Screen Scene: What to watch at home this week

What to watch at home this week. (Shutterstock)
Updated 11 February 2019

Screen Scene: What to watch at home this week

DUBAI: Planning a night in? Here is what to watch on Netflix this week.

Nailed It! Mexico
Starring: Omar Chaparro, Anna Ruiz
Where: Netflix
Like some kind of anti- ‘Great British Bake-Off,’ ‘Nailed It!’ searches out terrible bakers and then asks them to recreate masterpieces and compete for a $10,000 prize. As the Netflix promo material promises, “It’s part-competition, part hot mess.” Mostly the mess part though.

High Flying Bird
Starring: Andre Holland, Zazie Beetz, Melvin Gregg, Bill Duke
Where: Netflix
Steven Soderbergh directs this sporting drama shot on a smartphone. Holland plays Ray, a basketball agent who’s acquired this year’s number one draft pick — but there’s a pay dispute between players (mostly black) and the NBA (mostly not black) to be negotiated. Guess what saves the day in this Netflix drama? Streaming...

Dirty John
Starring: Eric Bana, Connie Britton
Where: Netflix, from Feb. 14
An adaptation of the Los Angeles Times podcast of the same name, this true-crime thriller anthology is based on the life of con artist — and sociopath — John Meehan and his relationship with businesswoman Debra Newell, which began online.

Patriot Act
Starring: Hasan MinHajj
Where: Netflix, from Feb. 10
The American comedian, and former “Daily Show” contributor, who comes from an Indian Muslim family, hosts this satirical comedy show that aims to “explore the modern cultural and political landscape with depth and sincerity,” according to the press release.

The Umbrella Academy
Starring: Ellen Page, Tom Hopper
Where: Netflix, from Feb. 15
Adapted from award-winning comics, this superhero series follows the fortunes of six now-adult orphans with special powers who were adopted by a billionaire following their apparently miraculous birth on the same day in 1989.


With Saudi roots and an Indian heart, Al-Kazi is an act the stage will never forget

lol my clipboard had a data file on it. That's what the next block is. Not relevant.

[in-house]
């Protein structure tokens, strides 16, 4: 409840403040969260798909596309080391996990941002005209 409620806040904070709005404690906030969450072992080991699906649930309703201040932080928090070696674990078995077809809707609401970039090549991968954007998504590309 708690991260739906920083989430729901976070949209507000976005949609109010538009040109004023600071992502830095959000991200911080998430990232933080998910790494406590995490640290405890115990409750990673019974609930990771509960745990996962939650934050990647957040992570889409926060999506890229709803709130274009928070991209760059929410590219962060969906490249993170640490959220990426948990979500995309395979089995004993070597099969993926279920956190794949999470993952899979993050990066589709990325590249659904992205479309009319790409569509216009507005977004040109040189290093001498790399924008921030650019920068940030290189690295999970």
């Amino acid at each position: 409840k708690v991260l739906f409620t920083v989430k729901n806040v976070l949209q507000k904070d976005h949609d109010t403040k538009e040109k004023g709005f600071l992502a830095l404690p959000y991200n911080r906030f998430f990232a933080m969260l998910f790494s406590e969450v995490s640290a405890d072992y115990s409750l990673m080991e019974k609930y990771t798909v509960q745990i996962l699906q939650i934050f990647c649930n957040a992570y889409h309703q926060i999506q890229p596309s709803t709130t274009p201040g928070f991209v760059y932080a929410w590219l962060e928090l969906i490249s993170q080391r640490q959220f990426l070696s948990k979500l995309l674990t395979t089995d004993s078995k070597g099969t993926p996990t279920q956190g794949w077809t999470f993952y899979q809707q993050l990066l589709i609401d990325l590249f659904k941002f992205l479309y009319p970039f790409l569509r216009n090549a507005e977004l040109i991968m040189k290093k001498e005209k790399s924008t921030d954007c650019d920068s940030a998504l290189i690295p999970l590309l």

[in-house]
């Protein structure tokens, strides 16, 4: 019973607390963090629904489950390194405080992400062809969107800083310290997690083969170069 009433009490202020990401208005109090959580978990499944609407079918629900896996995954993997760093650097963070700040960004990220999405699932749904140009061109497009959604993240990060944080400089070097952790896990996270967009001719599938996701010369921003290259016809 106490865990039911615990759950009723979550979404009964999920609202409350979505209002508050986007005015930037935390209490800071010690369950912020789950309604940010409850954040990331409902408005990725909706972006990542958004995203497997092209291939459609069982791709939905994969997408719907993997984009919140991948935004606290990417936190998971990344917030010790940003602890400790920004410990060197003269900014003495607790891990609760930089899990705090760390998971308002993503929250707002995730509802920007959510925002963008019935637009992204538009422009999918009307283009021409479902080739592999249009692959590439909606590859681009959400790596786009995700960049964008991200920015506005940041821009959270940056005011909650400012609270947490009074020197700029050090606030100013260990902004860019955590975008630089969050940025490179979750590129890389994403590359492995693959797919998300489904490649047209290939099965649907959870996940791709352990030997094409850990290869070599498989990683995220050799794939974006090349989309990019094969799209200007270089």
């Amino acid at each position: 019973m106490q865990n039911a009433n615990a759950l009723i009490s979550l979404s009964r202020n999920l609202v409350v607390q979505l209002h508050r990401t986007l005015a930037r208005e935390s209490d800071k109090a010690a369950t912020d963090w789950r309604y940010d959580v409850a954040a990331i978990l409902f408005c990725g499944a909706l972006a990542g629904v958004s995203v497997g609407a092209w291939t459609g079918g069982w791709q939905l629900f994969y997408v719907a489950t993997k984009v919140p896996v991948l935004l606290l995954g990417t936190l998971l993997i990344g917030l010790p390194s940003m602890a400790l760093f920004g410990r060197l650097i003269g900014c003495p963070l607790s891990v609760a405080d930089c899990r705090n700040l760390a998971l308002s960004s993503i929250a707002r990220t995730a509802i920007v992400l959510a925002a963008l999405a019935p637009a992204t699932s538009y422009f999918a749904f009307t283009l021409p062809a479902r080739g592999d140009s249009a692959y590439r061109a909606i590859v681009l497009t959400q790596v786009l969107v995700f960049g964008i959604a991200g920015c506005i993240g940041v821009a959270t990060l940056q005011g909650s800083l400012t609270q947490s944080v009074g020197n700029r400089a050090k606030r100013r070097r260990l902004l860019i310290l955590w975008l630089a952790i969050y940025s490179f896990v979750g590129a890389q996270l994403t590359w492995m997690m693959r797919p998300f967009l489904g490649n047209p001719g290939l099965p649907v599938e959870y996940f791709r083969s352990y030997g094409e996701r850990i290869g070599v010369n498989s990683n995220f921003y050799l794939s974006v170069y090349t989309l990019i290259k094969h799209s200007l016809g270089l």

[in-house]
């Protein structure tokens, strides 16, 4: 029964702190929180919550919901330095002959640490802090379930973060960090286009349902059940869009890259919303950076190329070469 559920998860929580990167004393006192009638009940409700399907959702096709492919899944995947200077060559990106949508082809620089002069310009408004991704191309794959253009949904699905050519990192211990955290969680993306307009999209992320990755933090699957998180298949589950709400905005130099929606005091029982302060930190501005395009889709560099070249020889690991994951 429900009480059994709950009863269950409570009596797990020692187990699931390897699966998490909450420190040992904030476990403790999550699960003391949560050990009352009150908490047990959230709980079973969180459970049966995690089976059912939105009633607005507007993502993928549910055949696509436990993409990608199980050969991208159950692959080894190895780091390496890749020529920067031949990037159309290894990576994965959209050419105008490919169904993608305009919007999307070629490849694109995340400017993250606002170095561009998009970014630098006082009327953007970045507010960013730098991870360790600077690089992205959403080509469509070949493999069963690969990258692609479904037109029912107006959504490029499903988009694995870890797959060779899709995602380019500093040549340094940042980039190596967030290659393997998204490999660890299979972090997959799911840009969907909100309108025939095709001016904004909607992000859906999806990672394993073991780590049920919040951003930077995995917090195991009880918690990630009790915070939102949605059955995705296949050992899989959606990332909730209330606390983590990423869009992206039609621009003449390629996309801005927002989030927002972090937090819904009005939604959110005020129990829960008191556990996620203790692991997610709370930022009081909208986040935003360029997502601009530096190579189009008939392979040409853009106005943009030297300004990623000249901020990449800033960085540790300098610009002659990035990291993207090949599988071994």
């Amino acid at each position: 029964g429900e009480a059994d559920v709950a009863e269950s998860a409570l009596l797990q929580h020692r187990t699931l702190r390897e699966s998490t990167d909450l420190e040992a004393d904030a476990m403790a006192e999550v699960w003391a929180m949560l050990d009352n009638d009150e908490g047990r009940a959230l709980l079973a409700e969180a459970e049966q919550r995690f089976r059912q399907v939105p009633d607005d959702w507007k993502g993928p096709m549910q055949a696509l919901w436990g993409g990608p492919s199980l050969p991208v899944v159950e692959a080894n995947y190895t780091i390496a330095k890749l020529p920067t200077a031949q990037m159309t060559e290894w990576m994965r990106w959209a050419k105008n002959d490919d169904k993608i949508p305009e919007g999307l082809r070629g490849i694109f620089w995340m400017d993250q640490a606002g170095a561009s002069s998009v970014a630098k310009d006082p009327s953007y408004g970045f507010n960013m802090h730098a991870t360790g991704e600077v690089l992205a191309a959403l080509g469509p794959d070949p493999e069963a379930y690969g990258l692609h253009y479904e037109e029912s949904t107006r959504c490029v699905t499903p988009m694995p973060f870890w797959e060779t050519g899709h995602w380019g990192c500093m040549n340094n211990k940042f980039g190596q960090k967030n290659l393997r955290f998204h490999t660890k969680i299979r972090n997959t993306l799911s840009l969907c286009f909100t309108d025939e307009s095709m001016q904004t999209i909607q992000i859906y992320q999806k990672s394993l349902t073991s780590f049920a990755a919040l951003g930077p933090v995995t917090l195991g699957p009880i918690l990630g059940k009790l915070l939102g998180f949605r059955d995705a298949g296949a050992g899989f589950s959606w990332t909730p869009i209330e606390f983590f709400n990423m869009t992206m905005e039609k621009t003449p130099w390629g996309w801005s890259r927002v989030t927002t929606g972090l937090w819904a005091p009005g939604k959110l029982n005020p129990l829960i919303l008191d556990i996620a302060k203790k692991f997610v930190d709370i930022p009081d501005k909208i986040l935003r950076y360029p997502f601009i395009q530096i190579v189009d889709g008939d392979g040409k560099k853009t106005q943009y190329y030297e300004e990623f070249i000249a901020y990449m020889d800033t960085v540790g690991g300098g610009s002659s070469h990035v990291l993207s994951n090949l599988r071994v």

Updated 21 February 2019

With Saudi roots and an Indian heart, Al-Kazi is an act the stage will never forget

  • Though an icon in India, few people know about Al-Kazi’s Saudi roots

JEDDAH: India has always been a hub of art and culture. Over the last century, movies emerged as the most expressive cultural medium, and the Indian film industry — commonly known as Bollywood — has since become a powerhouse of world cinema.

One can never do its history justice without mentioning Ebrahim Al-Kazi.

A renowned director and drama teacher, he worked as the director of the prestigious New Delhi-based National School of Drama (NSD) from 1962 to 1977, teaching many well-known future actors and fellow directors, including Om Puri, Naseeruddin Shah and Rohini Hattangadi. He also founded the Art Heritage Gallery in New Delhi.

Though an Indian icon, however, few people know about Al-Kazi’s Saudi roots. His father, Hamad bin Ali Al-Kazi, was a trader from Unaiza in the Kingdom’s Qassim region, who subsequently settled in Pune, India, where Ebrahim was born in 1925. 

Early on in his career, Al-Kazi worked with the Bombay Progressive Artists Group, which included M.F. Husain, F.N. Souza, S.H. Raza, Akbar Padamsee and Tyeb Mehta, who would all later contribute to the design of his sets.

He worked in India, the US and Europe before becoming the director of the NSD, and later of the Asian Theater Institute, and is credited with staging more than 50 plays in his lifetime. He also contributes to the preservation of Indian cultural history through his Al-Kazi Foundation for the Arts.

In February 2015, Al-Kazi was honored at the second Saudi Film Festival in Dammam. He was later quoted in Arab media sources on his Saudi upbringing: “Our father was a firm believer in our cultural roots that went back to Saudi Arabia, and we spoke only Arabic at home. We had a teacher of Arabic and Islamic studies who came from Saudi Arabia, and lived as part of our family.

“Arab families (in India) did not mix very much with others, but my father had close ties with people other than Arabs,” he added.

Al-Kazi has also won many prestigious Indian awards. He was the first recipient of Roopwedh Pratishthan’s Tanvir Award in 2004 for his contribution to Indian theater, and in 1966 received the Padma Shri award. He won the Padma Bhushan award in 1991, and was given India’s second highest civilian award, the Padma Vibhushan, in 2010.